$20 billion for protection of Great
By Michael Hawthorne
Posted October 7, 2005
CHICAGO - After a year of promises to make the Great
Lakes a greater national priority, the Bush administration
is pulling back from an ambitious $20 billion plan to
restore and protect the world's largest source of fresh
Three months after the plan was released for public comment,
administration officials are finalizing a report to President
Bush that concludes federal spending on the Great Lakes
should remain "within current budget projections,"
meaning no new money should be allocated.
Instead, federal, state and local officials should concentrate
on "improving the efficiency and effectiveness of
existing programs," according to the draft report,
a copy of which was obtained by the Chicago Tribune.
Without the administration's support, Congress likely
won't endorse more aggressive -- and more expensive --
efforts to clean up contaminated ports, fix aging sewer
systems, block invasive species and improve the shoreline.
Legislation calling for more Great Lakes spending already
is bottled up in House and Senate committees.
An electronic copy of the administration report, dated
Sept. 26, does not specifically mention the recent hurricanes
that devastated the Gulf Coast. But political leaders
and environmental activists throughout the Great Lakes
region have worried their goals would be sidetracked by
skyrocketing costs to clean up the hurricane damage.
"We're still in an era of post-Katrina sticker shock,"
said U.S. Rep. Mark Kirk, R-Ill., who is leading a bipartisan
group of lawmakers asking for $4 billion over five years
to tackle problems facing the lakes.
Northland environmental activists had been skeptical
of the promised support. Connie Minnowa, executive director
of the Duluth-based Environmental Association for Great
Lakes Education, said the news is "disheartening."
The administration had raised hopes in the Northland of
a comprehensive Great Lakes cleanup when it announced
the $20 billion plan in Duluth last July.
Even then, critics of the administration praised the
science and effort behind the plan, but said the proof
would come only when the plan was funded.
"There's no doubt that Rita victims and Katrina
victims need our help, but there will always be some excuse
not to pay to clean up our environment. The real problem
is the cost of Bush's war, and we were just asking for
a fraction of that to help restore the Great Lakes here
at home," Minnowa said. "If it's not hurricanes
next year, it will be something else with terrorism. It's
a priority for millions of people around the Great Lakes
to have a healthy environment and economy and safe water.
It should be our government's priority, too."
The administration is scaling back its plans even as
federal, state, tribal and local officials meet this week
in Rochester, N.Y., to discuss how best to spend the extra
Bush formed the group during his re-election campaign
last year and ordered it to hammer out a new restoration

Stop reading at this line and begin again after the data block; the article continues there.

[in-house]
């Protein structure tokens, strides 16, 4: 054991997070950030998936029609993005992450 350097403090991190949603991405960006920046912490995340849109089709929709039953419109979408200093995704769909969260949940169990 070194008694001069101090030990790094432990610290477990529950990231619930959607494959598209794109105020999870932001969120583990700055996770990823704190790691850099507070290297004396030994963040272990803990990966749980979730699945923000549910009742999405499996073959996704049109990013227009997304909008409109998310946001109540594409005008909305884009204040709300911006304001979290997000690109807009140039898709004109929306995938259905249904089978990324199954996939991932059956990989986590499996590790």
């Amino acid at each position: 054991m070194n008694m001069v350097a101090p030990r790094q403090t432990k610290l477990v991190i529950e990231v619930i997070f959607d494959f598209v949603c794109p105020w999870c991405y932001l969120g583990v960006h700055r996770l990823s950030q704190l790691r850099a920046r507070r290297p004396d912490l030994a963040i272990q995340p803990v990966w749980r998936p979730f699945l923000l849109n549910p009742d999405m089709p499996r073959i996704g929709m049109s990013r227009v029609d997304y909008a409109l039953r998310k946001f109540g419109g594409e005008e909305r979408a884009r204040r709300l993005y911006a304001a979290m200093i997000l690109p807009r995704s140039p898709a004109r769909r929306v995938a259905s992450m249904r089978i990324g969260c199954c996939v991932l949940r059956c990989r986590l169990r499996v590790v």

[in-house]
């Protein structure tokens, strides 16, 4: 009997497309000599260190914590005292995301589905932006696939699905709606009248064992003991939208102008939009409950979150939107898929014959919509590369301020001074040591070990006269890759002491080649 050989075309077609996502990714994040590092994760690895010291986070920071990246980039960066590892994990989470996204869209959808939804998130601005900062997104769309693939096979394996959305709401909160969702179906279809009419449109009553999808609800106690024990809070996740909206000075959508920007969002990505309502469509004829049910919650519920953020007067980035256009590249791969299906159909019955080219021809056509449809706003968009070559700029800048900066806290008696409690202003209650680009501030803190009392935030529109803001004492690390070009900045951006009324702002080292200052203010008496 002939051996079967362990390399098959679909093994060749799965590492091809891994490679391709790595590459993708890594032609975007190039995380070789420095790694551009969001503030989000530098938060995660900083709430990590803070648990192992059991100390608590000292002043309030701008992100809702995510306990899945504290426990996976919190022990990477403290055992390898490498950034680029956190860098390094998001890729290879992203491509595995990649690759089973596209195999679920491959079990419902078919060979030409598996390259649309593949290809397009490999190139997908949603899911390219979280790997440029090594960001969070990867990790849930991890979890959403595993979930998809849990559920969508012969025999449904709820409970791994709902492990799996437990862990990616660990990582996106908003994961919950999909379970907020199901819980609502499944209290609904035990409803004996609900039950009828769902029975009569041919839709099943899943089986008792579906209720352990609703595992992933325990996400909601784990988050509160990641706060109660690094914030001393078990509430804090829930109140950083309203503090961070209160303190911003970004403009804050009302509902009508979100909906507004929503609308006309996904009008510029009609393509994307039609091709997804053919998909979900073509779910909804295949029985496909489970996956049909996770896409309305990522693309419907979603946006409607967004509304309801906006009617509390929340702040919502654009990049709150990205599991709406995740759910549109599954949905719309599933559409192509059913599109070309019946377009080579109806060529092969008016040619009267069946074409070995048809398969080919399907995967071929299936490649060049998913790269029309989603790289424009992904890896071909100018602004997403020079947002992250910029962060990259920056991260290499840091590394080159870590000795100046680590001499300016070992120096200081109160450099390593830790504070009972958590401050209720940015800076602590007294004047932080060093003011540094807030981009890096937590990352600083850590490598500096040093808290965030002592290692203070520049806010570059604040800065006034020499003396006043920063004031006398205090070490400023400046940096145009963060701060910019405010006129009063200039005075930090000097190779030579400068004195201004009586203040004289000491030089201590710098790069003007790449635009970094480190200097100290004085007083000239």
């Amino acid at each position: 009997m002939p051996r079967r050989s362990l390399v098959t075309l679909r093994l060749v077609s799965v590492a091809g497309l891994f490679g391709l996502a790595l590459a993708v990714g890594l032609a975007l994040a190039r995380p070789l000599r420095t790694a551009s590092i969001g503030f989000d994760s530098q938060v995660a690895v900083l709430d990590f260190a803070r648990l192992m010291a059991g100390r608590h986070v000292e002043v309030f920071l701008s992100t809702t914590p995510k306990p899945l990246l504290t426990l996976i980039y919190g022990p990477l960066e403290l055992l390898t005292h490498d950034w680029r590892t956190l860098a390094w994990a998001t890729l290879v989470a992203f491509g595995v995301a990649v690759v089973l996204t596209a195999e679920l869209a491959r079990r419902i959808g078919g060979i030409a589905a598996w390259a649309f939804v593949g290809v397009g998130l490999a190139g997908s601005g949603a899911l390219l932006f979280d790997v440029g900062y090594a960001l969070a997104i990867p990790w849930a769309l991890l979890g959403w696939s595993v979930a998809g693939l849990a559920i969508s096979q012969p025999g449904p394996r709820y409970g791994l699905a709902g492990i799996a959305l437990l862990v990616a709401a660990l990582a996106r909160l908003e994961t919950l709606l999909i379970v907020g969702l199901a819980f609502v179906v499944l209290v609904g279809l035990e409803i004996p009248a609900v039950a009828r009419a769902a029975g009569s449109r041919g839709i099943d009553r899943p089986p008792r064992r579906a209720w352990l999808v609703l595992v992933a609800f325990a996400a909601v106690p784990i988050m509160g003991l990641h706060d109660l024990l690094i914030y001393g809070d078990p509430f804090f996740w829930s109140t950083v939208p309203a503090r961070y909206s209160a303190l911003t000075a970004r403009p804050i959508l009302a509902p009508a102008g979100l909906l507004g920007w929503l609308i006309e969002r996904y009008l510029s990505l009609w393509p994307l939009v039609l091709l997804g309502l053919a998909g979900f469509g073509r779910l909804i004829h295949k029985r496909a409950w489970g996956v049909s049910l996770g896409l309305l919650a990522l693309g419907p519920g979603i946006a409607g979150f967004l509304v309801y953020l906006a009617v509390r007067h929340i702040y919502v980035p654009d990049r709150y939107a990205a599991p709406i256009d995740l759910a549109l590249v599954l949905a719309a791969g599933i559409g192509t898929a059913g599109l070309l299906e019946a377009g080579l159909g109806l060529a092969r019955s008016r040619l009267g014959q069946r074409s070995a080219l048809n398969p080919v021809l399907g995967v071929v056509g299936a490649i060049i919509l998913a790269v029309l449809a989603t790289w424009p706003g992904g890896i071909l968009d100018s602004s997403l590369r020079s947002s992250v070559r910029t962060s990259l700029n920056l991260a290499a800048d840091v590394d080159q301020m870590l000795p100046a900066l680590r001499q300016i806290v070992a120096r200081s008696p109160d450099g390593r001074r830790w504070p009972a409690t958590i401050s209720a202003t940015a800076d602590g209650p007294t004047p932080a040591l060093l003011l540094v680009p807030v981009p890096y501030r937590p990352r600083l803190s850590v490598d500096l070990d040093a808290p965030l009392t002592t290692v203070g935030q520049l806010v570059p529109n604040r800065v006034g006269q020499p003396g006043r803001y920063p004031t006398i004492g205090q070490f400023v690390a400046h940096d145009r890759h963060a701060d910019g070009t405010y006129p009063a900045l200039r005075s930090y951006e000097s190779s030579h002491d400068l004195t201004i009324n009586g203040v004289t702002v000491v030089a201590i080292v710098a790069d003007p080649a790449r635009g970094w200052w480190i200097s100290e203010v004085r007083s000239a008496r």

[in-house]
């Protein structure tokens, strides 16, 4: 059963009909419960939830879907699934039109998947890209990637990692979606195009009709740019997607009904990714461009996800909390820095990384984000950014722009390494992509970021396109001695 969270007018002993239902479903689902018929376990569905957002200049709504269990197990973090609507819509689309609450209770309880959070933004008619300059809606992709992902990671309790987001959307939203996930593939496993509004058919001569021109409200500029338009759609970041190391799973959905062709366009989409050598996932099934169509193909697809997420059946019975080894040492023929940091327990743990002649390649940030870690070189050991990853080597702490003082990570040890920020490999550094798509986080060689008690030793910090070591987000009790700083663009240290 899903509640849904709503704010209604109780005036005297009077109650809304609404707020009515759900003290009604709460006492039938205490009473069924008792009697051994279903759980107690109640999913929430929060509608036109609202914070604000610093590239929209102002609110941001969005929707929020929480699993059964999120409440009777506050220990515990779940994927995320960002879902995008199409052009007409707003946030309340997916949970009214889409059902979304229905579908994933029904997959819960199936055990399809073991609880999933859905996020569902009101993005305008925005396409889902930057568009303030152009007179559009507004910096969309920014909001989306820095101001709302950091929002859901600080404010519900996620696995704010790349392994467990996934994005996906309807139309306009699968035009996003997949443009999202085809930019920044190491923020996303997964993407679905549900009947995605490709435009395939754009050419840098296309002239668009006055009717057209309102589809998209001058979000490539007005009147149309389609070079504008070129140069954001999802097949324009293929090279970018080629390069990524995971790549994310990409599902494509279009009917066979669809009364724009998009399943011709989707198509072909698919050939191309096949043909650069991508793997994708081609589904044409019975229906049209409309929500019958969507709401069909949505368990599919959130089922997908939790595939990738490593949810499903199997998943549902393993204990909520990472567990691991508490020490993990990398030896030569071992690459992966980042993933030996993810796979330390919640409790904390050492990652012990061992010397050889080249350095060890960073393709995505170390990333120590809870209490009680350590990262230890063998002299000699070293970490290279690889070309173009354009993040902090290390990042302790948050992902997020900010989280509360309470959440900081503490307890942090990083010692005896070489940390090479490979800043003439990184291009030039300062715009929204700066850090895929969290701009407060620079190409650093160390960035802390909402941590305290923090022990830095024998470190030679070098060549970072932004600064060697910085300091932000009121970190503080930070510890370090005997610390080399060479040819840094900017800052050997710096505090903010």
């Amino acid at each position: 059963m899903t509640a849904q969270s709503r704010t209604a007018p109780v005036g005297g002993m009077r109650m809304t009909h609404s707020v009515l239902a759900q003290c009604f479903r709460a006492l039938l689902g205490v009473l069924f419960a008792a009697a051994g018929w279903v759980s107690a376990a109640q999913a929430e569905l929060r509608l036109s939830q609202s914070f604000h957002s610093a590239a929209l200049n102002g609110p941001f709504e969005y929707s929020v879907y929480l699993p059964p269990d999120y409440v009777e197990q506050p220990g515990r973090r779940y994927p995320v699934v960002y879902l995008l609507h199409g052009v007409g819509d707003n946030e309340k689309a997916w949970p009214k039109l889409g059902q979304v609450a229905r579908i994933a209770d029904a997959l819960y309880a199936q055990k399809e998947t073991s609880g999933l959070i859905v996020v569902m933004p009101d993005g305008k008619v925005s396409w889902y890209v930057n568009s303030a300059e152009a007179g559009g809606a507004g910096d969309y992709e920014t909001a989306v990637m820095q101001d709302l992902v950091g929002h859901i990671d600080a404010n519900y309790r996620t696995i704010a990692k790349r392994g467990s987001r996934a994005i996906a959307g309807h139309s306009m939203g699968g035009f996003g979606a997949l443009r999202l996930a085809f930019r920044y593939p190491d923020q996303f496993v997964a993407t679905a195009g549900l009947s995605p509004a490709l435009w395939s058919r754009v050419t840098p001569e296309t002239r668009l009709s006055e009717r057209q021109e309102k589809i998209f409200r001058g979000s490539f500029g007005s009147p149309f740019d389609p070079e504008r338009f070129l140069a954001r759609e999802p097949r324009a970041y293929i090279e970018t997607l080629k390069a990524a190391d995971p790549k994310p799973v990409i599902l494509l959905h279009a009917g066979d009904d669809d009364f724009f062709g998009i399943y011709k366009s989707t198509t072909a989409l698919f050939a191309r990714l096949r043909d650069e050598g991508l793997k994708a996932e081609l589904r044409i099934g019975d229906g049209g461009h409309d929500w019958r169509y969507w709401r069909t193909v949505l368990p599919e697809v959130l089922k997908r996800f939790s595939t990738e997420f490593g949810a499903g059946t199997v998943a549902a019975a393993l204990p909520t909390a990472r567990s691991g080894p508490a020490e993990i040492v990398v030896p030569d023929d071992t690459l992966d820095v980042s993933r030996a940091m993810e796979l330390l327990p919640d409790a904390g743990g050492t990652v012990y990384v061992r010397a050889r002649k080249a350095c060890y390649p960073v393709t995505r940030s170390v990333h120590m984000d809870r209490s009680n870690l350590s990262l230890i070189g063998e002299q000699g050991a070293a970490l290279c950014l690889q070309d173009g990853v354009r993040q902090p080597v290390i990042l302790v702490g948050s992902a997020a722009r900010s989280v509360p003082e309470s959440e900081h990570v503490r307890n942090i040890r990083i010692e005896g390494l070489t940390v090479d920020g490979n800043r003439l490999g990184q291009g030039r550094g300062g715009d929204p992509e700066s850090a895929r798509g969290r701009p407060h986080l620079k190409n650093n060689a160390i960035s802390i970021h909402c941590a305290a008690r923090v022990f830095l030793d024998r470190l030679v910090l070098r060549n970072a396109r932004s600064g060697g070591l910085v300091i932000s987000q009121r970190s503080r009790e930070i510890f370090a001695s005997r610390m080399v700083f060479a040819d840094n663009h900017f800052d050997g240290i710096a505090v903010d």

plan within a year. The group's deliberations began in
December with an elaborate Chicago ceremony featuring
American Indian drummers, bagpipers and speeches from
governors and Cabinet officials.
A spokeswoman for the White House Council on Environmental
Quality said the administration hasn't made a final decision.
But another administration official involved in the deliberations
said the report is nearly finalized and reflects the views
of many top federal officials.
"The federal government will consider the (Great
Lakes) plan an advisory document only, and will weigh
its recommendations against all other competing priorities
within the federal budget," the report states.
Kirk and other lawmakers from the region have been trying
to win more congressional support for their efforts to
improve the Great Lakes. They already are urging potential
presidential candidates to make the issue part of their
"As we enter a lame-duck presidency, the vision
of Congress becomes much more important," Kirk said.
"We'll take what we can get from the administration,
but we have to move forward."
For most of the past year, public pronouncements about
the Great Lakes from Bush administration officials have
suggested sweeping changes were in the works.
"The unique nature of these majestic lakes and their
role in the cultural, economic and environmental well-being
of our nation requires us to take bold action in their
defense," Stephen L. Johnson, administrator of the
U.S. Environmental Protection Agency, said when the proposed
restoration plan was released in July.
Three months later, the administration report says top
officials at the EPA and other federal agencies "have
serious concerns" about the wish list, which called
for $20 billion in new federal spending on the lakes during
the next 15 years.
The proposal "does not take into account the ongoing
federal, state, tribal and local investments in the Great
Lakes and how to focus those substantial resources to
maximize results," the memo states.
Federal programs related to the Great Lakes already will
cost about $5 billion during the next decade, according
to the memo.
Many problems facing the lakes will cost considerably
more to fix. For example, cleaning up 31 toxic hot spots
around the lakes is estimated to cost up to $4.5 billion.
The most expensive item on the wish list is nearly $14
billion to upgrade sewage systems in cities around the
Great Lakes. Beaches occasionally are closed around the
lakes following chronic sewage overflows. But financing
sewer improvements is a perennial battle in Congress.
"I don't think we will bring the lakes back to health
with existing budgets," said Cameron Davis, executive
director of the Alliance for the Great Lakes. "There
is a significant national interest in the Great Lakes
that deserves a significant national investment."